The AEC is building an app for enrolment, polling info

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The AEC is building an app for enrolment, polling info

But prospect of electronic voting remains far off.

The Australian Electoral Commission is hoping that when it next comes time to vote, citizens will have no difficulty finding a polling station or working out exactly how long they will be waiting.

The agency is preparing to develop two mobile applications – one for public usage and the other for its election workforce – to provide better access to its services and information.

The public app will allow citizens to check their enrolment status and details of federal, state or local electoral divisions, and use GPS to identify the closest polling station and wait time.

It will also hook into the AEC's tally room API to provide access to results in real-time, and offer ‘voters voice’ functionality to help people with communication difficulties participate in elections. 

A separate app will act as a two-way communication channel between the AEC and polling station managers, providing targeted updates and critical notifications from the agency, as well as access to training material.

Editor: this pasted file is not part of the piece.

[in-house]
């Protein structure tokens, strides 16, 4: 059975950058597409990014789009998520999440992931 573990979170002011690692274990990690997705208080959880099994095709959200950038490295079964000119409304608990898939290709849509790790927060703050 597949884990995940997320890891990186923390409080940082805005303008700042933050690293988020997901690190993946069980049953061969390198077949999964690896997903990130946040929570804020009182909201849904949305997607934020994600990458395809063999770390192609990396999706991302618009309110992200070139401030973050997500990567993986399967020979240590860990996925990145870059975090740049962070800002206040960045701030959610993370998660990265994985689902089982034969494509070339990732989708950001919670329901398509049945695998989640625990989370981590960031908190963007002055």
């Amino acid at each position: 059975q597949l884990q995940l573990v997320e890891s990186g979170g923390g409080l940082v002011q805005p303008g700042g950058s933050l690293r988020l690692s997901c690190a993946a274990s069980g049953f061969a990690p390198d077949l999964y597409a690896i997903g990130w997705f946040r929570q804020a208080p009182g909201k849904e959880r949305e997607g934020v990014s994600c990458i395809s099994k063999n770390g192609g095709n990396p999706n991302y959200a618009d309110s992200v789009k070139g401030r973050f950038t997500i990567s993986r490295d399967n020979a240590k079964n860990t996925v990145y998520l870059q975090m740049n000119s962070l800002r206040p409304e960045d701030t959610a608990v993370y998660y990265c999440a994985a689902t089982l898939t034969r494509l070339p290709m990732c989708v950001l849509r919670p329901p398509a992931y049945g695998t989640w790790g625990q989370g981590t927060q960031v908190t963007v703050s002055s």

The AEC has already drafted an API and conceptual user interface design specification in the two years since the project first began, and it now wants help building the apps

The agency makes no mention of the use of the app for electronic voting, and it remains unlikely that this will change in the short term, as the agency wrestles with ageing IT systems that need immediate rectification.

This is despite the political weight thrown behind electronic voting in the aftermath of the 2016 federal election, when it took eight days to confirm the result.

The agency currently plans to address some of these concerns by reviewing the resilience of its core electoral systems to identify any vulnerabilities that could compromise the next federal election.

It is also unknown if the 'voters voice' functionality will provide an electronic voting facility for disabled and blind or vision impaired citizens, like the NSW iVote online voting system, or simply mimic the service offered thorugh the Victorian Electoral Commission’s Voters Voice app.

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